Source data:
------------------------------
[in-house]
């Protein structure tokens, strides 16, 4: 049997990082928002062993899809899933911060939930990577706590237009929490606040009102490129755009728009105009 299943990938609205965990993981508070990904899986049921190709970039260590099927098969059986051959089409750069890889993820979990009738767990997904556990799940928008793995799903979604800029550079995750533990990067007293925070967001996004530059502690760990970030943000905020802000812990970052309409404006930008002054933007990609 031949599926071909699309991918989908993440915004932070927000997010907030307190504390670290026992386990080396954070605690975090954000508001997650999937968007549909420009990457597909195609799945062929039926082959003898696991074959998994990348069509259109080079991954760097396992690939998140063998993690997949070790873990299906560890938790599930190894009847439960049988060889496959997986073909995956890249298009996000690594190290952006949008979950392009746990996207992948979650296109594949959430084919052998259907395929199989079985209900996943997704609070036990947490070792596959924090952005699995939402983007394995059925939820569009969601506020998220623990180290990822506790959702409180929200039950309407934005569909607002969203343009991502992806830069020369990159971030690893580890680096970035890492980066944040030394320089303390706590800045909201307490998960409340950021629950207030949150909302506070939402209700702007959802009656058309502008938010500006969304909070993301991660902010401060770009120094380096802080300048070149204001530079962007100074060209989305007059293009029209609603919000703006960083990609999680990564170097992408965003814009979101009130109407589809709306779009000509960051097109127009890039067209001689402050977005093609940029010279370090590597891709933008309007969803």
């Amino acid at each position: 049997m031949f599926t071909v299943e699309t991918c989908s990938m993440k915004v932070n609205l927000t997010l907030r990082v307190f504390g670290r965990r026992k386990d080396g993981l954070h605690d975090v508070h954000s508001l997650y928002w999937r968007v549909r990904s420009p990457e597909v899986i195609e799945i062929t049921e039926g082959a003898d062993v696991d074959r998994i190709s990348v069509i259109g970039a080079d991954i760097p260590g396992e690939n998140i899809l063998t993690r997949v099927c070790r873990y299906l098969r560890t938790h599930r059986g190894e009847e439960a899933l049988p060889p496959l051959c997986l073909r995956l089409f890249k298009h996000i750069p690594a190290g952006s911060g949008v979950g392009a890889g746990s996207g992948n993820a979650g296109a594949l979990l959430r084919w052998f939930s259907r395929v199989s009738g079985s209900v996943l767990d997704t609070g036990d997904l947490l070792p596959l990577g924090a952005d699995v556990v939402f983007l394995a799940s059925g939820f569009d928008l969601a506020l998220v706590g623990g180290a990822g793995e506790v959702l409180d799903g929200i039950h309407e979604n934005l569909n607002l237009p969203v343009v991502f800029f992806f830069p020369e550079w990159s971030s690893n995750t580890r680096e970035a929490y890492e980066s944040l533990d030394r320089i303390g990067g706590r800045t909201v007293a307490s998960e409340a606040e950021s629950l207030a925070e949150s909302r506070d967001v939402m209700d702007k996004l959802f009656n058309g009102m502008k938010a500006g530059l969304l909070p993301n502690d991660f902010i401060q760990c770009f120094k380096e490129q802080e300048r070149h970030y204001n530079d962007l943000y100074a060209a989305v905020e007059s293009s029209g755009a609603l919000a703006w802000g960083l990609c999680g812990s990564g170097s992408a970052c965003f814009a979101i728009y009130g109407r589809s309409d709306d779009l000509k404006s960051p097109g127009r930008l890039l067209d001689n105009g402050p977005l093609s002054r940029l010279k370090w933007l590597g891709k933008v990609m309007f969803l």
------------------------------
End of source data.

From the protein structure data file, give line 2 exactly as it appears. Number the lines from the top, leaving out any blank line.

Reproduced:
């Protein structure tokens, strides 16, 4: 049997990082928002062993899809899933911060939930990577706590237009929490606040009102490129755009728009105009 299943990938609205965990993981508070990904899986049921190709970039260590099927098969059986051959089409750069890889993820979990009738767990997904556990799940928008793995799903979604800029550079995750533990990067007293925070967001996004530059502690760990970030943000905020802000812990970052309409404006930008002054933007990609 031949599926071909699309991918989908993440915004932070927000997010907030307190504390670290026992386990080396954070605690975090954000508001997650999937968007549909420009990457597909195609799945062929039926082959003898696991074959998994990348069509259109080079991954760097396992690939998140063998993690997949070790873990299906560890938790599930190894009847439960049988060889496959997986073909995956890249298009996000690594190290952006949008979950392009746990996207992948979650296109594949959430084919052998259907395929199989079985209900996943997704609070036990947490070792596959924090952005699995939402983007394995059925939820569009969601506020998220623990180290990822506790959702409180929200039950309407934005569909607002969203343009991502992806830069020369990159971030690893580890680096970035890492980066944040030394320089303390706590800045909201307490998960409340950021629950207030949150909302506070939402209700702007959802009656058309502008938010500006969304909070993301991660902010401060770009120094380096802080300048070149204001530079962007100074060209989305007059293009029209609603919000703006960083990609999680990564170097992408965003814009979101009130109407589809709306779009000509960051097109127009890039067209001689402050977005093609940029010279370090590597891709933008309007969803």